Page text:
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EVERYBODY'S FAMOUS
FILM REVIEW: THE DOORMAN

The Doorman
Trevor W. with models from The Doorman
Photo by Robert Curran, Image courtesy of Gigantic Pictures

This first decade of the new millennium has been branded the Age of Entitlement, where A-list treatment is demanded by no-listers and social importance can be claimed from even the most menial of occupations. The release of The Devil Wears Prada made a berated underappreciated magazine assistant the new “it” job merely for its access to swag and designer clothing samples that only models could squeeze into.

In the new film, The Doorman, debut director Wayne Price examines just how relative celebrity can be, as well as the sanctuary of delusions that self-importance provides, all with a comic tone that rarely misses a beat.

As the film opens, the audience is immediately introduced to Trevor, a heavily accented, attractive man mugging for the camera and speaking as if he is a man of great significance. Indeed he is, for Trevor is a doorman, and not just any doorman, but the doorman; the best in the industry. Yes, there is an industry. The doorman, as explained in the film, is different from a bouncer in that a bouncer is merely the muscle for unruly patrons, whereas the doorman is the one who decides who will gain entrance into the holy grail of any big city: a chic nightclub, thus granting him status comparable to Saint Peter at the pearly gates.

Filmed in a way that refuses to immediately tip its hand as to whether the movie is a true documentary or a satirical take on one, we soon no longer care and are left to sit back and enjoy the story of Trevor, the doorman. Everyone from New York nightlife titans such as Bungalow 8 owner, Amy Sacco to celebrities all across the fame spectrum gush on camera over Trevor and his doorman “talent.” The belief that “Trevor could have been anything,” but chose to be a doorman gets repeated throughout much of the film, mostly by Trevor.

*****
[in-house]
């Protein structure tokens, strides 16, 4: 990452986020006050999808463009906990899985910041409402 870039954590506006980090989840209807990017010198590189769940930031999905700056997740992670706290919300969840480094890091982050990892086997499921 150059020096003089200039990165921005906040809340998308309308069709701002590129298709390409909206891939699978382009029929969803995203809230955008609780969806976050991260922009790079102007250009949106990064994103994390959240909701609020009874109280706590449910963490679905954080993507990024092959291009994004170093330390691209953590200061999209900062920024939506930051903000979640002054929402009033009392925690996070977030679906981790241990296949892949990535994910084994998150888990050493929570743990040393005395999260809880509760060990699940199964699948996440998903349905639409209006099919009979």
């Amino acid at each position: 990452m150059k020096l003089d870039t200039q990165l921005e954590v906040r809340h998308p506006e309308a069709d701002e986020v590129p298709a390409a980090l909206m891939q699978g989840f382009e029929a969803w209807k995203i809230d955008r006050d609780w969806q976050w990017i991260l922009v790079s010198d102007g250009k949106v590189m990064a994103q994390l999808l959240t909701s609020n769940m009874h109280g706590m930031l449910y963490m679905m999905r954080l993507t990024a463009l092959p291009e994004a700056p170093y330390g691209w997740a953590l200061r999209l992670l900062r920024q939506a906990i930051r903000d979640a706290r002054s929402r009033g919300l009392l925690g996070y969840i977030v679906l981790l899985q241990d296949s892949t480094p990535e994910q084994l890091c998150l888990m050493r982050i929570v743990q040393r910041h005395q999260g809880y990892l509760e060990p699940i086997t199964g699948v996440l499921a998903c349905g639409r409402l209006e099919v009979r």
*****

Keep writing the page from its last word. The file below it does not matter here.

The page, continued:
However, when fate forces Trevor to put that theory into practice, he finds a far different go of things than he anticipated. Though his fortunes may change from the first to final frame, our interest in Trevor—played infectiously by Argentine actor, Lucas Akoskin—never wanes. His hilarious and often pathetic attempts to stay socially relevant are endearing, even if the culture Trevor tries desperately to cling to is superficial at best and repugnant at its worst.

The Doorman is a winning film not for its comedy aspect. While undoubtedly funny, with surprising comic turns from almost all of the celebrity cameos, the film offers realistic insight into how the slightest bit of power can jade, as well as the precarious nature of power. In this age of entitlement, The Doorman is a film everyone deserves to see.

by EJ Jacobs